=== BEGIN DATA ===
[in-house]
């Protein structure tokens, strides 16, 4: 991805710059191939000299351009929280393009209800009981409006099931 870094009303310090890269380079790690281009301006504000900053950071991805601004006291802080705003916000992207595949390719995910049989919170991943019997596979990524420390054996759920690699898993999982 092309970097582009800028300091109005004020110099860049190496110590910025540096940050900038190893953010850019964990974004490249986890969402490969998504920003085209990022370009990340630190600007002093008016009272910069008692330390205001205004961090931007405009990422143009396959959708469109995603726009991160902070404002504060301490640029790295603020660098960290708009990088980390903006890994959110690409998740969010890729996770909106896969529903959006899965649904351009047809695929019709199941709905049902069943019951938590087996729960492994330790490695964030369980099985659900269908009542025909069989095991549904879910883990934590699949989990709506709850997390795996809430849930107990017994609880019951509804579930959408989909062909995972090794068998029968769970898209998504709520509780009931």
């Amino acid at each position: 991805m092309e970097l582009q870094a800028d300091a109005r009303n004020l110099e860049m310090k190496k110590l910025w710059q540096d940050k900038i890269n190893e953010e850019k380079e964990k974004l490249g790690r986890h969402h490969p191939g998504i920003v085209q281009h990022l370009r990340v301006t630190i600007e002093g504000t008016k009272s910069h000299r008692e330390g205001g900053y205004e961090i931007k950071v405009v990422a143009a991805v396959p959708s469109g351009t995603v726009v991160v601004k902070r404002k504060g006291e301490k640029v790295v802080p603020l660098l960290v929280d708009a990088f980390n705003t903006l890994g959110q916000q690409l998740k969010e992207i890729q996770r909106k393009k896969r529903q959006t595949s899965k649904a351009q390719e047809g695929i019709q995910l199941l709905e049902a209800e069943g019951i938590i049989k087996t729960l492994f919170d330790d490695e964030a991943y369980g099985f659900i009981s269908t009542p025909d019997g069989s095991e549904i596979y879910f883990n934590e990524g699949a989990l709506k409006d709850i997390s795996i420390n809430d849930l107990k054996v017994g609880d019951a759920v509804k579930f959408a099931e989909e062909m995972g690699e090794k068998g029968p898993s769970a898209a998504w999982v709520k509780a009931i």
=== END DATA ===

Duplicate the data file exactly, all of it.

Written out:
[in-house]
């Protein structure tokens, strides 16, 4: 991805710059191939000299351009929280393009209800009981409006099931 870094009303310090890269380079790690281009301006504000900053950071991805601004006291802080705003916000992207595949390719995910049989919170991943019997596979990524420390054996759920690699898993999982 092309970097582009800028300091109005004020110099860049190496110590910025540096940050900038190893953010850019964990974004490249986890969402490969998504920003085209990022370009990340630190600007002093008016009272910069008692330390205001205004961090931007405009990422143009396959959708469109995603726009991160902070404002504060301490640029790295603020660098960290708009990088980390903006890994959110690409998740969010890729996770909106896969529903959006899965649904351009047809695929019709199941709905049902069943019951938590087996729960492994330790490695964030369980099985659900269908009542025909069989095991549904879910883990934590699949989990709506709850997390795996809430849930107990017994609880019951509804579930959408989909062909995972090794068998029968769970898209998504709520509780009931």
């Amino acid at each position: 991805m092309e970097l582009q870094a800028d300091a109005r009303n004020l110099e860049m310090k190496k110590l910025w710059q540096d940050k900038i890269n190893e953010e850019k380079e964990k974004l490249g790690r986890h969402h490969p191939g998504i920003v085209q281009h990022l370009r990340v301006t630190i600007e002093g504000t008016k009272s910069h000299r008692e330390g205001g900053y205004e961090i931007k950071v405009v990422a143009a991805v396959p959708s469109g351009t995603v726009v991160v601004k902070r404002k504060g006291e301490k640029v790295v802080p603020l660098l960290v929280d708009a990088f980390n705003t903006l890994g959110q916000q690409l998740k969010e992207i890729q996770r909106k393009k896969r529903q959006t595949s899965k649904a351009q390719e047809g695929i019709q995910l199941l709905e049902a209800e069943g019951i938590i049989k087996t729960l492994f919170d330790d490695e964030a991943y369980g099985f659900i009981s269908t009542p025909d019997g069989s095991e549904i596979y879910f883990n934590e990524g699949a989990l709506k409006d709850i997390s795996i420390n809430d849930l107990k054996v017994g609880d019951a759920v509804k579930f959408a099931e989909e062909m995972g690699e090794k068998g029968p898993s769970a898209a998504w999982v709520k509780a009931i």